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dc.contributor.authorNuss, Aaron M
dc.contributor.authorBeckstette, Michael
dc.contributor.authorPimenova, Maria
dc.contributor.authorSchmühl, Carina
dc.contributor.authorOpitz, Wiebke
dc.contributor.authorPisano, Fabio
dc.contributor.authorHeroven, Ann Kathrin
dc.contributor.authorDersch, Petra
dc.date.accessioned2017-09-13T12:59:47Z
dc.date.available2017-09-13T12:59:47Z
dc.date.issued2017-01-31
dc.identifier.citationTissue dual RNA-seq allows fast discovery of infection-specific functions and riboregulators shaping host-pathogen transcriptomes. 2017, 114 (5):E791-E800 Proc. Natl. Acad. Sci. U.S.A.en
dc.identifier.issn1091-6490
dc.identifier.pmid28096329
dc.identifier.doi10.1073/pnas.1613405114
dc.identifier.urihttp://hdl.handle.net/10033/621106
dc.description.abstractPathogenic bacteria need to rapidly adjust their virulence and fitness program to prevent eradication by the host. So far, underlying adaptation processes that drive pathogenesis have mostly been studied in vitro, neglecting the true complexity of host-induced stimuli acting on the invading pathogen. In this study, we developed an unbiased experimental approach that allows simultaneous monitoring of genome-wide infection-linked transcriptional alterations of the host and colonizing extracellular pathogens. Using this tool for Yersinia pseudotuberculosis-infected lymphatic tissues, we revealed numerous alterations of host transcripts associated with inflammatory and acute-phase responses, coagulative activities, and transition metal ion sequestration, highlighting that the immune response is dominated by infiltrating neutrophils and elicits a mixed TH17/TH1 response. In consequence, the pathogen's response is mainly directed to prevent phagocytic attacks. Yersinia up-regulates the gene and expression dose of the antiphagocytic type III secretion system (T3SS) and induces functions counteracting neutrophil-induced ion deprivation, radical stress, and nutritional restraints. Several conserved bacterial riboregulators were identified that impacted this response. The strongest influence on virulence was found for the loss of the carbon storage regulator (Csr) system, which is shown to be essential for the up-regulation of the T3SS on host cell contact. In summary, our established approach provides a powerful tool for the discovery of infection-specific stimuli, induced host and pathogen responses, and underlying regulatory processes.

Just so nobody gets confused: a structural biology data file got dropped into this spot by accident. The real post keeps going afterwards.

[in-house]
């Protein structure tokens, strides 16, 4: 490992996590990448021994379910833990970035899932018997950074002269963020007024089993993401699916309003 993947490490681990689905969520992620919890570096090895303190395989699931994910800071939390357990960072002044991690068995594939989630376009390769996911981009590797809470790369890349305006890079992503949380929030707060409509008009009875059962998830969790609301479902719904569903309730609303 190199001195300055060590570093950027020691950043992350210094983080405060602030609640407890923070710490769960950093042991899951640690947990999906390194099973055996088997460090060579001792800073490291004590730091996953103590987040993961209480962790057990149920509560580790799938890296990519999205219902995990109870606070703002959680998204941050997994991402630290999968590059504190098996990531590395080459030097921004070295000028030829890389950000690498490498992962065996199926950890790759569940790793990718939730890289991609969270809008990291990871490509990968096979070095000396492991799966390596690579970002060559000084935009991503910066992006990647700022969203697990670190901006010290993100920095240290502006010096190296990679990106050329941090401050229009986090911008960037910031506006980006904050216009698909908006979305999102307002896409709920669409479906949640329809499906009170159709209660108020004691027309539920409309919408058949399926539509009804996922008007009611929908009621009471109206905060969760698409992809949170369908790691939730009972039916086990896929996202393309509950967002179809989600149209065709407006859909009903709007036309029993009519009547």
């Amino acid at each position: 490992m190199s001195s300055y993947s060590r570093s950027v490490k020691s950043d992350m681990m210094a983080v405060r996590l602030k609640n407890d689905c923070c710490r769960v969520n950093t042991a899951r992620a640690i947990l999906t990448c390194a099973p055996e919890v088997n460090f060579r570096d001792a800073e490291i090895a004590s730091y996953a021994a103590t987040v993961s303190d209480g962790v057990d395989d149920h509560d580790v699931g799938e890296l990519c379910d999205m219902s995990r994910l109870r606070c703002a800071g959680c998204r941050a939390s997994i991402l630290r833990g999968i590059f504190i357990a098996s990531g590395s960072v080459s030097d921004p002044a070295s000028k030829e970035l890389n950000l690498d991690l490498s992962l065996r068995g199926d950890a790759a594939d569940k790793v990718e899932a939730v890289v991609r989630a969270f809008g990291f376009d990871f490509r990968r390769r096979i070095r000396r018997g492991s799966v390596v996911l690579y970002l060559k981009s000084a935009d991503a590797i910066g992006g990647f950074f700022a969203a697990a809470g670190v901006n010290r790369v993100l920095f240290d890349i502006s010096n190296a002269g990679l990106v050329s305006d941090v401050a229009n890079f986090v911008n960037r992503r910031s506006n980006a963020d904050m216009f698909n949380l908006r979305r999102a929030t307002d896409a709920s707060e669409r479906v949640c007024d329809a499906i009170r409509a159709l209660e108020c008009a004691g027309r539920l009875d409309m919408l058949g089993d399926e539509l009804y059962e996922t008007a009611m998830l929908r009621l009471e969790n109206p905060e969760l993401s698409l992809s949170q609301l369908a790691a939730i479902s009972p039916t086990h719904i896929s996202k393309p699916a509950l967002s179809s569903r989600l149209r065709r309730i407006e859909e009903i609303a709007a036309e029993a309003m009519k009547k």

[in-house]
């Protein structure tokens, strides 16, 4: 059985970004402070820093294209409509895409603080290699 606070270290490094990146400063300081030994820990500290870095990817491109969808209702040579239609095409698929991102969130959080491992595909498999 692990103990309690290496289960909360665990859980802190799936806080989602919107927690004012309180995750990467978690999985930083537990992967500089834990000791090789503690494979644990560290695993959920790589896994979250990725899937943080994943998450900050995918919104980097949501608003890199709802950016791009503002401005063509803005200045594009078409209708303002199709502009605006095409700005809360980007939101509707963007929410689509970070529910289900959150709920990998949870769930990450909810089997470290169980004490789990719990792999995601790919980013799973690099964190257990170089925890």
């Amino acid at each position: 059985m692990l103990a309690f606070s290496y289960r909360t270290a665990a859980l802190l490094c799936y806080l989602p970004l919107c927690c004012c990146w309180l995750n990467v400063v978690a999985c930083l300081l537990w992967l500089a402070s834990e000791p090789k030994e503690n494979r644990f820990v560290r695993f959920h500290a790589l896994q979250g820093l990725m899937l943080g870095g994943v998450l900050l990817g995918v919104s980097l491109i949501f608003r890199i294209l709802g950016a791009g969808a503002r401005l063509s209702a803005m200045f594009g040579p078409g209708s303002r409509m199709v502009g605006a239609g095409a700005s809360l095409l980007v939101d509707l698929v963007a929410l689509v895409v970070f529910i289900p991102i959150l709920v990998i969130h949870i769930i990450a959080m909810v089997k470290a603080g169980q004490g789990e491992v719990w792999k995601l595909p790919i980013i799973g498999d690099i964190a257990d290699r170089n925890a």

dc.language.isoenen
dc.rights.urihttp://creativecommons.org/licenses/by-nc-sa/4.0/*
dc.titleTissue dual RNA-seq allows fast discovery of infection-specific functions and riboregulators shaping host-pathogen transcriptomes.en
dc.typeArticleen
dc.contributor.departmentHelmholtz-Zentrum für Infektionsforschung GmbH, Inhoffenstr. 7, 38124 Braunschweig, Germany.en
dc.identifier.journalProceedings of the National Academy of Sciences of the United States of Americaen
refterms.dateFOA2018-06-12T22:34:04Z
html.description.abstractPathogenic bacteria need to rapidly adjust their virulence and fitness program to prevent eradication by the host. So far, underlying adaptation processes that drive pathogenesis have mostly been studied in vitro, neglecting the true complexity of host-induced stimuli acting on the invading pathogen. In this study, we developed an unbiased experimental approach that allows simultaneous monitoring of genome-wide infection-linked transcriptional alterations of the host and colonizing extracellular pathogens. Using this tool for Yersinia pseudotuberculosis-infected lymphatic tissues, we revealed numerous alterations of host transcripts associated with inflammatory and acute-phase responses, coagulative activities, and transition metal ion sequestration, highlighting that the immune response is dominated by infiltrating neutrophils and elicits a mixed TH17/TH1 response. In consequence, the pathogen's response is mainly directed to prevent phagocytic attacks. Yersinia up-regulates the gene and expression dose of the antiphagocytic type III secretion system (T3SS) and induces functions counteracting neutrophil-induced ion deprivation, radical stress, and nutritional restraints. Several conserved bacterial riboregulators were identified that impacted this response. The strongest influence on virulence was found for the loss of the carbon storage regulator (Csr) system, which is shown to be essential for the up-regulation of the T3SS on host cell contact. In summary, our established approach provides a powerful tool for the discovery of infection-specific stimuli, induced host and pathogen responses, and underlying regulatory processes.


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